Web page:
UK Indian restaurant review: Potli in Hammersmith, West London

Archana Venkatraman
Review: Potli restaurant in Hammersmith
Review: Potli restaurant in Hammersmith

You remember some restaurants for the food, some for the hospitality of the staff and some for a great dining experience. Potli, the Indian restaurant on King Street in Hammersmith, scores on all three counts and goes beyond.

Potli, in Hindi, means a small parcel, usually containing food.

First, the food: Potli is one of those rare Indian restaurants in London that are truthful and sincere to Indian food.

One doesn’t have to be a food connoisseur to realise that in most places, a single standard “curry” sauce is used to whitewash a wide range of dishes. It is difficult to distinguish the spices in your Paneer Tikka Masala from your Chicken Tikka Masala at most restaurants. But not at Potli.

From the tangy chutney in Mumbai’s chaat dishes to the garlic-cumin-cinnamon marinade in the Goan Pork Vindaloo and the rich coconut flavourings in the Kerala fish curry – every dish appeared to be distinctive, original and refreshing.

For its dishes, Potli uses locally produced fresh meat, fish and vegetables and seasons them using traditional Indian spices.

The restaurant offers street food from different regions of India. From the popular Bhel Puri and Paani Puri of Mumbai’s Chowpatty area to the Punjabi Samosa and Chole of Delhi’s Chandni Chowk, the food  will transport you straight to Indian streets of the region of your choice.

India News Bulletin’s favourite is the Potli house speciality dish Prawn Jhal Diye – King prawns wrapped in banana leaves and charred.

The hospitality: Atithi Devo Bhavah (Guest is God) – thus goes an old Indian saying and one can feel it at Potli. Not only are the team members warm and welcoming, they customise food to your needs (less spicy, less salty) and even offer you a bit of guidance on what to eat if it is your first time. Apart from authentic food and friendly staff, there is the Indian warmth and aura that is hard to forget.

The Experience: Potli restaurant has a character – the dishes have a character; the starters served in a traditional boat-shaped environmental-friendly leaf plates have a character, the décor has a character, even the culinary sets have a character that excite your dining experience.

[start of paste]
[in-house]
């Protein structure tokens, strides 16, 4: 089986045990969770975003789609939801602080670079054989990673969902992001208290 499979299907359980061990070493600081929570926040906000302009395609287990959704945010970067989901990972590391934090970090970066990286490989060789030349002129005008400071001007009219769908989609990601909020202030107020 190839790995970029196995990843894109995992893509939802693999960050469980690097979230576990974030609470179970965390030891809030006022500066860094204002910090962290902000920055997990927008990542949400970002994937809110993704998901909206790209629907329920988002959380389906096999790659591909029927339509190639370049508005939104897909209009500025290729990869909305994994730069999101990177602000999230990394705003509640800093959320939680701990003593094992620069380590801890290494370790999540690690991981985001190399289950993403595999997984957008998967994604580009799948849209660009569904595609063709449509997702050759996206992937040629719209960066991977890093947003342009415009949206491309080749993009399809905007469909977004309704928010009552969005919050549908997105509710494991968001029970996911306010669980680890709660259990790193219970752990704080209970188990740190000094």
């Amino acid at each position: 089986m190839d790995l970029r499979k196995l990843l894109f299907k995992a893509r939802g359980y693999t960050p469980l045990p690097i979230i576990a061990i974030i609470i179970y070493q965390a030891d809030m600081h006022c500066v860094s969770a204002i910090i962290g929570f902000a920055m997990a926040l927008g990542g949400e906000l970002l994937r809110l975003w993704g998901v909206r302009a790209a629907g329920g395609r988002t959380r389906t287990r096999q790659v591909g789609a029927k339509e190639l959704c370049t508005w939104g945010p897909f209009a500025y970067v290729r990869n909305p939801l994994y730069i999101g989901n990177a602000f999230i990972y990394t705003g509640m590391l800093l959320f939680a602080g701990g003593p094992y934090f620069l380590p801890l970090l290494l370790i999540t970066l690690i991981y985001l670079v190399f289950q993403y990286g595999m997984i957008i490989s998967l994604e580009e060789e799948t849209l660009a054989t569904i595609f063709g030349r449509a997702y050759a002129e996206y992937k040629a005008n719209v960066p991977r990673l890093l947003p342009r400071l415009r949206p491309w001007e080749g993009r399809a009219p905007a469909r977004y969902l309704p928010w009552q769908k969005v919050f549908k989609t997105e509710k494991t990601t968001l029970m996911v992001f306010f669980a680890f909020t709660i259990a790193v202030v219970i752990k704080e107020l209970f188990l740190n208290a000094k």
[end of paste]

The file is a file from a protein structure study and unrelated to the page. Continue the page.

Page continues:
The minute you enter Potli, you know you are in a special place. Indian spices, Indian artefacts, Indian embroidered traditional scatter pillows, murals, paintings, lights and the exotic smell of the food – all bring to life the oriental exoticism.

The co-owner Uttam Tripathy is very friendly and chats to visitors both new and regular ones while the head-chef and co-owner Jay Ghosh’s passion and dedication for authentic Indian is palpable on every mouthful.

Prices: Although its tag line is Indian market kitchen, Potli is not your quick-bite, cheap food place. A dinner for two with wine will cost about £30 but it is money well-spent.

Upside: Good food, good prices, good portion sizes and attention to detail. Potli delivers what it says on the tin – Indian food. But the décor, the warmth of the people and the tasty regional dishes served in quirky style makes up for an exciting dining experience.

Downside: There isn’t much but if India News Bulletin was to nit-pick, we would have liked to see South Indian street food such as Dosas, Idlis and coconut chutneys on the menu.

India News Bulletin tip: If the staff members recommend a dish as “not-to-miss” or “today’s special”, go for it and you won’t regret it! Also, do not miss the stiff masala chai infused with cardamom and cinnamon. If you have a sweet tooth, order the kulfis for dessert.

You can dine al fresco, but India News Bulletin recommends you to sit inside for a meal to enjoy the ambience as much as the food.

Potli restaurant stands where once the ever-popular Tandoori nights restaurants stood. Tandoori nights was a hot favourite among Londoners who loved Indian food but thankfully Potli continues the tradition of delivering authentic and flavoursome Indian food.

India News Bulletin pays for its meals and all its restaurant reviews are independent and unbiased. 

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